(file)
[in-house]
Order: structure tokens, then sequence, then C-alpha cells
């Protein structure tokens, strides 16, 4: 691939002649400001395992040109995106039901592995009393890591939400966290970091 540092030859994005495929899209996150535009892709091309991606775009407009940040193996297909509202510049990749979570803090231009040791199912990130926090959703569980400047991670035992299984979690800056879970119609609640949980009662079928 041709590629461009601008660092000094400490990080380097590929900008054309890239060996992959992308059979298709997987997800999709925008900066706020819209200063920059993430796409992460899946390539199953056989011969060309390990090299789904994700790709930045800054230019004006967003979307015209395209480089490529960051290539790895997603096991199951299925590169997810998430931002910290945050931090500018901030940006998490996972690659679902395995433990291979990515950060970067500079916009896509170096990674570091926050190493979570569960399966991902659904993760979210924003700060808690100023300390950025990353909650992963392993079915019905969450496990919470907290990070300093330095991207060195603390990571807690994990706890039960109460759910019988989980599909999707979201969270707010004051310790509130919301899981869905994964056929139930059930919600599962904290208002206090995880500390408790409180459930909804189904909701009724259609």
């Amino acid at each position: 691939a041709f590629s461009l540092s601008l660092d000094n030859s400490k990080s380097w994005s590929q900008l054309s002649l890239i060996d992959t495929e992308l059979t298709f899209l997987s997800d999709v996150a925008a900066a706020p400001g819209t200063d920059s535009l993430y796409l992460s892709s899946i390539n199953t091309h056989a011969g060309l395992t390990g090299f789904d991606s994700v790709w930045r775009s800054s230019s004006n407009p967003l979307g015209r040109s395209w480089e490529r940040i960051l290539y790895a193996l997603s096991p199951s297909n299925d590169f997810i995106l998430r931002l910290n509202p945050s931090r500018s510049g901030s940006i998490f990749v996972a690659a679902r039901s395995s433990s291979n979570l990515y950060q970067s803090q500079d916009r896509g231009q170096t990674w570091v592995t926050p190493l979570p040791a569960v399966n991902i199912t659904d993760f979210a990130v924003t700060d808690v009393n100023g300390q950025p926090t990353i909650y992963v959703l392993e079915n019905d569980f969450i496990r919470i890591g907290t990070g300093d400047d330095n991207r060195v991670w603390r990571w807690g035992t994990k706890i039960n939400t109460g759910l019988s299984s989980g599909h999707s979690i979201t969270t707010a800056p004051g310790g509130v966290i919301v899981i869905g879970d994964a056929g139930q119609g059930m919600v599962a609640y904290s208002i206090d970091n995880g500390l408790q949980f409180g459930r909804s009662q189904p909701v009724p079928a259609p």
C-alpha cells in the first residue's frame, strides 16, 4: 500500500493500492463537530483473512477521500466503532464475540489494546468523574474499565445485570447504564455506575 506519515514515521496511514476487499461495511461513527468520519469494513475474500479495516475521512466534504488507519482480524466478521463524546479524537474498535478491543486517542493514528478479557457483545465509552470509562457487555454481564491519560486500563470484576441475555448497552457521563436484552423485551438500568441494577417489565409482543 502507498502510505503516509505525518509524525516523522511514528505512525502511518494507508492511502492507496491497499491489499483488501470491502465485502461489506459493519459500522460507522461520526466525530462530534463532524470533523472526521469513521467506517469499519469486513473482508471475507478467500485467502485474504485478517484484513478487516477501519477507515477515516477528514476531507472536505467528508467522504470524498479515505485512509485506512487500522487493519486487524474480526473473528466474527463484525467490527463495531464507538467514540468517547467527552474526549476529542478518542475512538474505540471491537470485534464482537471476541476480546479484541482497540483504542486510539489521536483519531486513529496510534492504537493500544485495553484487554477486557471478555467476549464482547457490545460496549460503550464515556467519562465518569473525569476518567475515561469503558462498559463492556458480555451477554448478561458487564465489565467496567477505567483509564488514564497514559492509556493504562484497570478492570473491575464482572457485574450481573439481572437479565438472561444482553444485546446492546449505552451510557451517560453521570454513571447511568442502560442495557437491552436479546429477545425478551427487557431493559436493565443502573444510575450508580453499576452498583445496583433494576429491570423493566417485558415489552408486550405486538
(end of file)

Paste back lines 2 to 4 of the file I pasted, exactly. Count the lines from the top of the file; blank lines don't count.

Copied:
Order: structure tokens, then sequence, then C-alpha cells
């Protein structure tokens, strides 16, 4: 691939002649400001395992040109995106039901592995009393890591939400966290970091 540092030859994005495929899209996150535009892709091309991606775009407009940040193996297909509202510049990749979570803090231009040791199912990130926090959703569980400047991670035992299984979690800056879970119609609640949980009662079928 041709590629461009601008660092000094400490990080380097590929900008054309890239060996992959992308059979298709997987997800999709925008900066706020819209200063920059993430796409992460899946390539199953056989011969060309390990090299789904994700790709930045800054230019004006967003979307015209395209480089490529960051290539790895997603096991199951299925590169997810998430931002910290945050931090500018901030940006998490996972690659679902395995433990291979990515950060970067500079916009896509170096990674570091926050190493979570569960399966991902659904993760979210924003700060808690100023300390950025990353909650992963392993079915019905969450496990919470907290990070300093330095991207060195603390990571807690994990706890039960109460759910019988989980599909999707979201969270707010004051310790509130919301899981869905994964056929139930059930919600599962904290208002206090995880500390408790409180459930909804189904909701009724259609």
């Amino acid at each position: 691939a041709f590629s461009l540092s601008l660092d000094n030859s400490k990080s380097w994005s590929q900008l054309s002649l890239i060996d992959t495929e992308l059979t298709f899209l997987s997800d999709v996150a925008a900066a706020p400001g819209t200063d920059s535009l993430y796409l992460s892709s899946i390539n199953t091309h056989a011969g060309l395992t390990g090299f789904d991606s994700v790709w930045r775009s800054s230019s004006n407009p967003l979307g015209r040109s395209w480089e490529r940040i960051l290539y790895a193996l997603s096991p199951s297909n299925d590169f997810i995106l998430r931002l910290n509202p945050s931090r500018s510049g901030s940006i998490f990749v996972a690659a679902r039901s395995s433990s291979n979570l990515y950060q970067s803090q500079d916009r896509g231009q170096t990674w570091v592995t926050p190493l979570p040791a569960v399966n991902i199912t659904d993760f979210a990130v924003t700060d808690v009393n100023g300390q950025p926090t990353i909650y992963v959703l392993e079915n019905d569980f969450i496990r919470i890591g907290t990070g300093d400047d330095n991207r060195v991670w603390r990571w807690g035992t994990k706890i039960n939400t109460g759910l019988s299984s989980g599909h999707s979690i979201t969270t707010a800056p004051g310790g509130v966290i919301v899981i869905g879970d994964a056929g139930q119609g059930m919600v599962a609640y904290s208002i206090d970091n995880g500390l408790q949980f409180g459930r909804s009662q189904p909701v009724p079928a259609p």